Coincidentally, MIT Media Lab is currently designing a prototype of a robot to do just that! Shara Jervis, C.C. Sweeting Senior High, Angel Rolle, C.I. Gibson Senior High and Lyric Lightbourn, C.V. Bethel Senior High each won an all-expense paid 2-day trip to the MIT Media Lab in Cambridge, Massachusetts. The 2nd and 3rd place groups won partial monetary awards to be part of the same visit to the Lab.
A total of 10 students representing 7 schools will have the incredible opportunity to go to MIT to learn about state of the art research and pitch their ideas for transforming Nassau’s future to other technology innovators. The team at the IDB’s Country Office is working with OPM to maintain the momentum from this small yet remarkable event and ensure that this cohort of young, disruptive innovators is provided with access to local technical experts that can offer further guidance on incubating their ideas. Now that the seed has been planted, perhaps some of these students will be inspired to pursue careers in the fields of science, technology, engineering and design.
Similar Ideathons have been sponsored by the IDB throughout the region. In Costa Rica in 2017, Dr. Carew worked with an all-female cohort of young programmers and systems analysts to solve urban challenges from a gender perspective.
The Ideathon in Nassau was complementary to the launch of the Sustainable Nassau Action Plan, a collaborative effort since 2015 between OPM and IDB under the Emerging and Sustainable Cities Program (ESC). The Action Plan Executive Summary is available online (full text forthcoming, Spring 2018) and highlights 4 strategic areas: resiliency and sustainability; revitalization, inclusion and competitiveness; smart and transparent governance; and empowered people. This Ideathon is but a sample of the ESC’s emphasis on the role of youth and citizen empowerment for a better future in Nassau. The IDB aims to inspire young island citizens to think as mature, global citizens that can solve the urban problems that they will inherit. With these young bright minds looking forward, a sustainable, revitalized urban future in Nassau is possible.
About the authors:
Sarah Benton is an urban planner from the Housing and Urban Development Division of the Inter-American Development Bank (IDB) since 2015, and supports the Emerging and Sustainable Cities program and the new Cities LAB. Prior to working at the IDB, Sarah obtained a Master’s Degree in Urban and Regional Planning and a Master’s Degree in Latin American Studies, both from the University of Florida. Her specializations were in sustainable development and planning technologies such as GIS. She received her Bachelor’s degree from the University of Virginia, where she studied Spanish, Latin American Studies and Urban and Environmental Planning.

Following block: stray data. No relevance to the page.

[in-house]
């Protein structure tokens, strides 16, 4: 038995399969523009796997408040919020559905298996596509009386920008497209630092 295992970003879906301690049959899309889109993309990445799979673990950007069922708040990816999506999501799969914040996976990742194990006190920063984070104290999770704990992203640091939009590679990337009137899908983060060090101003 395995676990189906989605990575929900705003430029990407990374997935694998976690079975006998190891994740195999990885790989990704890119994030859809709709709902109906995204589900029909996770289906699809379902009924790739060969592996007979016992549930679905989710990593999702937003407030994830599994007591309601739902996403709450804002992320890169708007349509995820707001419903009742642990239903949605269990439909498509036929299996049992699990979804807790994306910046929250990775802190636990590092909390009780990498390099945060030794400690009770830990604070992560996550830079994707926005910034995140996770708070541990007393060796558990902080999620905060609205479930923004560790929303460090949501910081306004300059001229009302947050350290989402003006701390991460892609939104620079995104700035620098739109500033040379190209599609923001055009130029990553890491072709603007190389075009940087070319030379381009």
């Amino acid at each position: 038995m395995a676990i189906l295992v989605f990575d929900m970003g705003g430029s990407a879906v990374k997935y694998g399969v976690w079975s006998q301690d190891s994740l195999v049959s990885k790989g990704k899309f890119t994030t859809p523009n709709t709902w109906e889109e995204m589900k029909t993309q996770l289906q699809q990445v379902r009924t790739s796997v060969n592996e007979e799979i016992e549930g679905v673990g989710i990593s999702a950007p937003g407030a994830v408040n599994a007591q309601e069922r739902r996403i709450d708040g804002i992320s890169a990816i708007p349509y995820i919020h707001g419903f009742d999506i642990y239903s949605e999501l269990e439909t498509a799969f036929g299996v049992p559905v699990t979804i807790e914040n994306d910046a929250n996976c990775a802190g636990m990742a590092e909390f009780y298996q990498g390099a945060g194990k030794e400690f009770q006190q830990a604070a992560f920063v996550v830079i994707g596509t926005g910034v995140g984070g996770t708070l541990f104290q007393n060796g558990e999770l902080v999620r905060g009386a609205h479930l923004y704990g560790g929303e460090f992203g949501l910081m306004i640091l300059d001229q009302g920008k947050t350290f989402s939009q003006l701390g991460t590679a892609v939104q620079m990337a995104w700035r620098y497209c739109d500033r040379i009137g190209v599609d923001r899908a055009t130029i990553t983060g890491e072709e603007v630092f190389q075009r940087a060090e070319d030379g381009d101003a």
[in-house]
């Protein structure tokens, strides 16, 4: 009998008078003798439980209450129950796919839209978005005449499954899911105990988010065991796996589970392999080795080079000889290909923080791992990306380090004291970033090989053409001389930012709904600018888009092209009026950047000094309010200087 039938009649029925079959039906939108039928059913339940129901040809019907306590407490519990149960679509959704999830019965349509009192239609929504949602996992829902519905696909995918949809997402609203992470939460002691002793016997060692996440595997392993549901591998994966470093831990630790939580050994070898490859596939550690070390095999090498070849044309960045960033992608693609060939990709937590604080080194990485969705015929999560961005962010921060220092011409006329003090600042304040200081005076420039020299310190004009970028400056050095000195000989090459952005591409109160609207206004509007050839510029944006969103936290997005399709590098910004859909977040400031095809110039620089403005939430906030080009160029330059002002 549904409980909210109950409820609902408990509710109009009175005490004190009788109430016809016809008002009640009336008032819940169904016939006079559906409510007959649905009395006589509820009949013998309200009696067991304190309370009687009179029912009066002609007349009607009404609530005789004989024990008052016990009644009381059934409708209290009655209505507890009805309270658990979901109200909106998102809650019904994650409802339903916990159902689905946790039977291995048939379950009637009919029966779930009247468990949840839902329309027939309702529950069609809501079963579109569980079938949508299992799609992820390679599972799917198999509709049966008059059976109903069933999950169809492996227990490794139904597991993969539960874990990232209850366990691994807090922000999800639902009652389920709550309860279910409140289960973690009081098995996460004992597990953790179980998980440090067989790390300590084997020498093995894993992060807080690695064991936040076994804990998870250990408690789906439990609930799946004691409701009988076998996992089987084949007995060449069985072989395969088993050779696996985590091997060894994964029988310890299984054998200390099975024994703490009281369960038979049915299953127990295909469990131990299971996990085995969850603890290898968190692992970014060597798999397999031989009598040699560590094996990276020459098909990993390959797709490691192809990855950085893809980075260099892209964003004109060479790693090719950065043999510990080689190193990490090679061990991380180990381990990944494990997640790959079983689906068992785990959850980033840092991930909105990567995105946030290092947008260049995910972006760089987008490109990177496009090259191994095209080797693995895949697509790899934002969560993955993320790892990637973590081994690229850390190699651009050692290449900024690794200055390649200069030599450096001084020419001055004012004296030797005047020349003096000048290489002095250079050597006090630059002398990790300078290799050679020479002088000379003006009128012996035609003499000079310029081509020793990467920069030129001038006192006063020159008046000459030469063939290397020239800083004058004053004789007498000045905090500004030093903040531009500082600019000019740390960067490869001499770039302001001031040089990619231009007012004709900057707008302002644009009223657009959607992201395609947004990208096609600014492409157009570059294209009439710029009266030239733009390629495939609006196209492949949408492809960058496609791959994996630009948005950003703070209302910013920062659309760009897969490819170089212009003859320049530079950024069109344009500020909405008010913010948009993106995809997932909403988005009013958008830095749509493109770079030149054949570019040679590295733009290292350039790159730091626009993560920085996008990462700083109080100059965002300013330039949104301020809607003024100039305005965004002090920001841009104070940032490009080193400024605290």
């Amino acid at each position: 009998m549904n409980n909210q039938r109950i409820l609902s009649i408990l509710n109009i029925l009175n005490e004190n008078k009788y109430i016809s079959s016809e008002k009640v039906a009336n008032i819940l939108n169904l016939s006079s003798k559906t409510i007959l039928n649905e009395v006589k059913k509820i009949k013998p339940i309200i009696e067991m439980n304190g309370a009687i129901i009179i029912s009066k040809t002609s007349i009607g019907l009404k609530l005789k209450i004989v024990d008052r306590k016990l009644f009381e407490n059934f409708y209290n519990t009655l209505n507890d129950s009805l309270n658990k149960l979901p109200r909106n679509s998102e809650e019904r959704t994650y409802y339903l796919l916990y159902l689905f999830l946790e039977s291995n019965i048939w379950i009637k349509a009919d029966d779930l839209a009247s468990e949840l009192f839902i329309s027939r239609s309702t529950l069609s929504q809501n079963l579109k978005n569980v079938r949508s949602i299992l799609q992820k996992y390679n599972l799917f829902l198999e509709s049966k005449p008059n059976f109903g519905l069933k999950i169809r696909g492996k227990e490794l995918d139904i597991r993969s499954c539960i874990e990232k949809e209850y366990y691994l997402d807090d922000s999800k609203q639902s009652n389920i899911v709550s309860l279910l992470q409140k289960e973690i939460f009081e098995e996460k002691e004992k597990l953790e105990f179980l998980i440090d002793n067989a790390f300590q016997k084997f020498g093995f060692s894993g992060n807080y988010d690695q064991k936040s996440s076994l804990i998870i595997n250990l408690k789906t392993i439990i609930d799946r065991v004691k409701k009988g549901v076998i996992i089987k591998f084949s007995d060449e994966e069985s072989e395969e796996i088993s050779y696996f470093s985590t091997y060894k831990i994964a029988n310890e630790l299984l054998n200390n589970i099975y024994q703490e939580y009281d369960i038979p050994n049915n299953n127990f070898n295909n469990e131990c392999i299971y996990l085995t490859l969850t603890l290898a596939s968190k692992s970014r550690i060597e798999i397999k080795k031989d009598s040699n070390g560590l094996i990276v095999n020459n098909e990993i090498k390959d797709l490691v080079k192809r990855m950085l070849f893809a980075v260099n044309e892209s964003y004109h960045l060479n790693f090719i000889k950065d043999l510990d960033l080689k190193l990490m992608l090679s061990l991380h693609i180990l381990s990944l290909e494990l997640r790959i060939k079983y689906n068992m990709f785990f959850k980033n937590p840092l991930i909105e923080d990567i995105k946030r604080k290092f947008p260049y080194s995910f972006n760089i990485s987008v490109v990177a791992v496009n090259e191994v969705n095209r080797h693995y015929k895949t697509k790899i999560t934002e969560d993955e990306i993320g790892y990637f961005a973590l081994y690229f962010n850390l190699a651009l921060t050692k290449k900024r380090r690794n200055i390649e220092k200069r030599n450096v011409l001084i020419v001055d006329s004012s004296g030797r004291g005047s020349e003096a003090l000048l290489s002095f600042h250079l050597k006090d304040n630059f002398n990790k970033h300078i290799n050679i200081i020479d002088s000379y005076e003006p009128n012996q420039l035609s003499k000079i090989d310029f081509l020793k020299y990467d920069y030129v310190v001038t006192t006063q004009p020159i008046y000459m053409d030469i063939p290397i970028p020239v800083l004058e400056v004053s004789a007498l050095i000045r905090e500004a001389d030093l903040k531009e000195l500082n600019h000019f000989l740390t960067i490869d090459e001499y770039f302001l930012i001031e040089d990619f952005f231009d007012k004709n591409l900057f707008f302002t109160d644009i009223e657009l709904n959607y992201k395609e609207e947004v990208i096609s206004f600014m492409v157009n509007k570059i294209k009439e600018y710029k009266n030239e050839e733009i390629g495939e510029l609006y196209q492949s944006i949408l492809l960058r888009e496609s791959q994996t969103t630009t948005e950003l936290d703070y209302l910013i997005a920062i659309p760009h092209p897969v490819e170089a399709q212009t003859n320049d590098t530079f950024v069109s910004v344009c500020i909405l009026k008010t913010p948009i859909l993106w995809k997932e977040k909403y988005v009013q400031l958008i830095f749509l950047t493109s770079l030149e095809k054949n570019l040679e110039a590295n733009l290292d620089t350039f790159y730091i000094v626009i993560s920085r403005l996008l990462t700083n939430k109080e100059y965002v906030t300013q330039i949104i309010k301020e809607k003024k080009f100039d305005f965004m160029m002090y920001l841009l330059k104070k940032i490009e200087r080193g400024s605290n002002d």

Natalie Bethel is an Operations Analyst based in the Inter-American Development Bank’s Country Office Bahamas. She holds a Bachelor of Art in Development Studies and History from SOAS, University of London. She has Public Procurement Certification (CIPS) in Levels II and III and has experience in areas of project management, research and knowledge products. She has served as a Youth Advisor to the Commission on the Status of Women at the United Nations, a Youth Leader at the China-CELAC Forum and is a Global Shaper with the World Economic Forum’s Nassau Hub.
Amanda Marray is a Consultant based in the Inter-American Development Bank’s Country Office Bahamas working in operations, knowledge and communications. Amanda has extensive experience in offshore banking, business development and non-profit programme design, fundraising and communications. She holds an undergraduate degree in Finance and Marketing from Dalhousie University and an MBA from University of Miami.